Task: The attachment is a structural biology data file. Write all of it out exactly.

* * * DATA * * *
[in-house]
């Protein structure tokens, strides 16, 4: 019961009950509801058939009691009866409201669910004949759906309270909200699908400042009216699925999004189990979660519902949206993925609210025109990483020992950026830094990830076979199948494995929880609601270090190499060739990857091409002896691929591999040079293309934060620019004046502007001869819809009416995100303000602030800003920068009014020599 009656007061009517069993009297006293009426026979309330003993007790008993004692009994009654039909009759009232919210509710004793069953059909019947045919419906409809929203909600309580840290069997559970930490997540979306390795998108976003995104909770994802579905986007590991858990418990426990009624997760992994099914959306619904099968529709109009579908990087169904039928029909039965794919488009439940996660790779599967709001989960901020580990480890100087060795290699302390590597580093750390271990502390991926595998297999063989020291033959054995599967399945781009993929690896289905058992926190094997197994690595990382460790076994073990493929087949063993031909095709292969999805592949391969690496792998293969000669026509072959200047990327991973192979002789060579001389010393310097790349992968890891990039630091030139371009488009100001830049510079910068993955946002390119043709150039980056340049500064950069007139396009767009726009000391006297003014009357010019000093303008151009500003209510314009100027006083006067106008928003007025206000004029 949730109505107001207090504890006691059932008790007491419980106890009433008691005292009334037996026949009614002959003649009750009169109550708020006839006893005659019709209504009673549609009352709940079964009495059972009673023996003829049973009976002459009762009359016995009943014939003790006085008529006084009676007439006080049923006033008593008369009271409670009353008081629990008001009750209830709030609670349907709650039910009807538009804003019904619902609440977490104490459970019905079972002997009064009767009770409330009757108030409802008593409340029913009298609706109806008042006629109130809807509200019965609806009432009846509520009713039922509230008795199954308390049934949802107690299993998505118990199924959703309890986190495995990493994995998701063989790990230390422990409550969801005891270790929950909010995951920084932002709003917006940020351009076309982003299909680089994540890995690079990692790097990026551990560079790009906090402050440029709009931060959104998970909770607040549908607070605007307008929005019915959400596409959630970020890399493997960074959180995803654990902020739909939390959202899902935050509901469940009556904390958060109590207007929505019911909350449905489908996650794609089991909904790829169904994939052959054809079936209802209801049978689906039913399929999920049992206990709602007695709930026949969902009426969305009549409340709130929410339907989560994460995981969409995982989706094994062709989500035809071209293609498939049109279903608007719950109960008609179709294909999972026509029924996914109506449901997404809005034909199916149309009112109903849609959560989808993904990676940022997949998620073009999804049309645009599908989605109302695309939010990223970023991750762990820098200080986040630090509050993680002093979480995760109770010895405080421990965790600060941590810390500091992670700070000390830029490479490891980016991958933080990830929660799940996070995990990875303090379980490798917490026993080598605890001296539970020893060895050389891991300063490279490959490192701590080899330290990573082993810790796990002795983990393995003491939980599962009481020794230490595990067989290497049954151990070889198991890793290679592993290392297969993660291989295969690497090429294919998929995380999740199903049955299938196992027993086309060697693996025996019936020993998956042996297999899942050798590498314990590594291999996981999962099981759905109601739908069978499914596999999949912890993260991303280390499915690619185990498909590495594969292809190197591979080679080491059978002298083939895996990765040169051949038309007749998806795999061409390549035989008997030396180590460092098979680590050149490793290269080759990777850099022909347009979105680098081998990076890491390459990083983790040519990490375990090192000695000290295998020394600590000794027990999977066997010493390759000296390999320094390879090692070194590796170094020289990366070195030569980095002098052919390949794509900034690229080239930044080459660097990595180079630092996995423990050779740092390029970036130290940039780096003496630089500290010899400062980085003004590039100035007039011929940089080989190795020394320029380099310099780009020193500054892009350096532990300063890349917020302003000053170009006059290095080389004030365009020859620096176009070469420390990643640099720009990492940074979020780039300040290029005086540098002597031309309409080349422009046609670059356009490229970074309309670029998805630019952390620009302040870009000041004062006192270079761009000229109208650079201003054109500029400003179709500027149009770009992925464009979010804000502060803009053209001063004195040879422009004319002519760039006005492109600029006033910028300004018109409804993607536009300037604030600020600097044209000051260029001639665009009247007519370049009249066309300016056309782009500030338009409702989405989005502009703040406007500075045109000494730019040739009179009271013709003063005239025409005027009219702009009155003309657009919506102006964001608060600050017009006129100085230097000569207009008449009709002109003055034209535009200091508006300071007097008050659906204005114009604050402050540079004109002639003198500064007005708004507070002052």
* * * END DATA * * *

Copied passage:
[in-house]
């Protein structure tokens, strides 16, 4: 019961009950509801058939009691009866409201669910004949759906309270909200699908400042009216699925999004189990979660519902949206993925609210025109990483020992950026830094990830076979199948494995929880609601270090190499060739990857091409002896691929591999040079293309934060620019004046502007001869819809009416995100303000602030800003920068009014020599 009656007061009517069993009297006293009426026979309330003993007790008993004692009994009654039909009759009232919210509710004793069953059909019947045919419906409809929203909600309580840290069997559970930490997540979306390795998108976003995104909770994802579905986007590991858990418990426990009624997760992994099914959306619904099968529709109009579908990087169904039928029909039965794919488009439940996660790779599967709001989960901020580990480890100087060795290699302390590597580093750390271990502390991926595998297999063989020291033959054995599967399945781009993929690896289905058992926190094997197994690595990382460790076994073990493929087949063993031909095709292969999805592949391969690496792998293969000669026509072959200047990327991973192979002789060579001389010393310097790349992968890891990039630091030139371009488009100001830049510079910068993955946002390119043709150039980056340049500064950069007139396009767009726009000391006297003014009357010019000093303008151009500003209510314009100027006083006067106008928003007025206000004029 949730109505107001207090504890006691059932008790007491419980106890009433008691005292009334037996026949009614002959003649009750009169109550708020006839006893005659019709209504009673549609009352709940079964009495059972009673023996003829049973009976002459009762009359016995009943014939003790006085008529006084009676007439006080049923006033008593008369009271409670009353008081629990008001009750209830709030609670349907709650039910009807538009804003019904619902609440977490104490459970019905079972002997009064009767009770409330009757108030409802008593409340029913009298609706109806008042006629109130809807509200019965609806009432009846509520009713039922509230008795199954308390049934949802107690299993998505118990199924959703309890986190495995990493994995998701063989790990230390422990409550969801005891270790929950909010995951920084932002709003917006940020351009076309982003299909680089994540890995690079990692790097990026551990560079790009906090402050440029709009931060959104998970909770607040549908607070605007307008929005019915959400596409959630970020890399493997960074959180995803654990902020739909939390959202899902935050509901469940009556904390958060109590207007929505019911909350449905489908996650794609089991909904790829169904994939052959054809079936209802209801049978689906039913399929999920049992206990709602007695709930026949969902009426969305009549409340709130929410339907989560994460995981969409995982989706094994062709989500035809071209293609498939049109279903608007719950109960008609179709294909999972026509029924996914109506449901997404809005034909199916149309009112109903849609959560989808993904990676940022997949998620073009999804049309645009599908989605109302695309939010990223970023991750762990820098200080986040630090509050993680002093979480995760109770010895405080421990965790600060941590810390500091992670700070000390830029490479490891980016991958933080990830929660799940996070995990990875303090379980490798917490026993080598605890001296539970020893060895050389891991300063490279490959490192701590080899330290990573082993810790796990002795983990393995003491939980599962009481020794230490595990067989290497049954151990070889198991890793290679592993290392297969993660291989295969690497090429294919998929995380999740199903049955299938196992027993086309060697693996025996019936020993998956042996297999899942050798590498314990590594291999996981999962099981759905109601739908069978499914596999999949912890993260991303280390499915690619185990498909590495594969292809190197591979080679080491059978002298083939895996990765040169051949038309007749998806795999061409390549035989008997030396180590460092098979680590050149490793290269080759990777850099022909347009979105680098081998990076890491390459990083983790040519990490375990090192000695000290295998020394600590000794027990999977066997010493390759000296390999320094390879090692070194590796170094020289990366070195030569980095002098052919390949794509900034690229080239930044080459660097990595180079630092996995423990050779740092390029970036130290940039780096003496630089500290010899400062980085003004590039100035007039011929940089080989190795020394320029380099310099780009020193500054892009350096532990300063890349917020302003000053170009006059290095080389004030365009020859620096176009070469420390990643640099720009990492940074979020780039300040290029005086540098002597031309309409080349422009046609670059356009490229970074309309670029998805630019952390620009302040870009000041004062006192270079761009000229109208650079201003054109500029400003179709500027149009770009992925464009979010804000502060803009053209001063004195040879422009004319002519760039006005492109600029006033910028300004018109409804993607536009300037604030600020600097044209000051260029001639665009009247007519370049009249066309300016056309782009500030338009409702989405989005502009703040406007500075045109000494730019040739009179009271013709003063005239025409005027009219702009009155003309657009919506102006964001608060600050017009006129100085230097000569207009008449009709002109003055034209535009200091508006300071007097008050659906204005114009604050402050540079004109002639003198500064007005708004507070002052």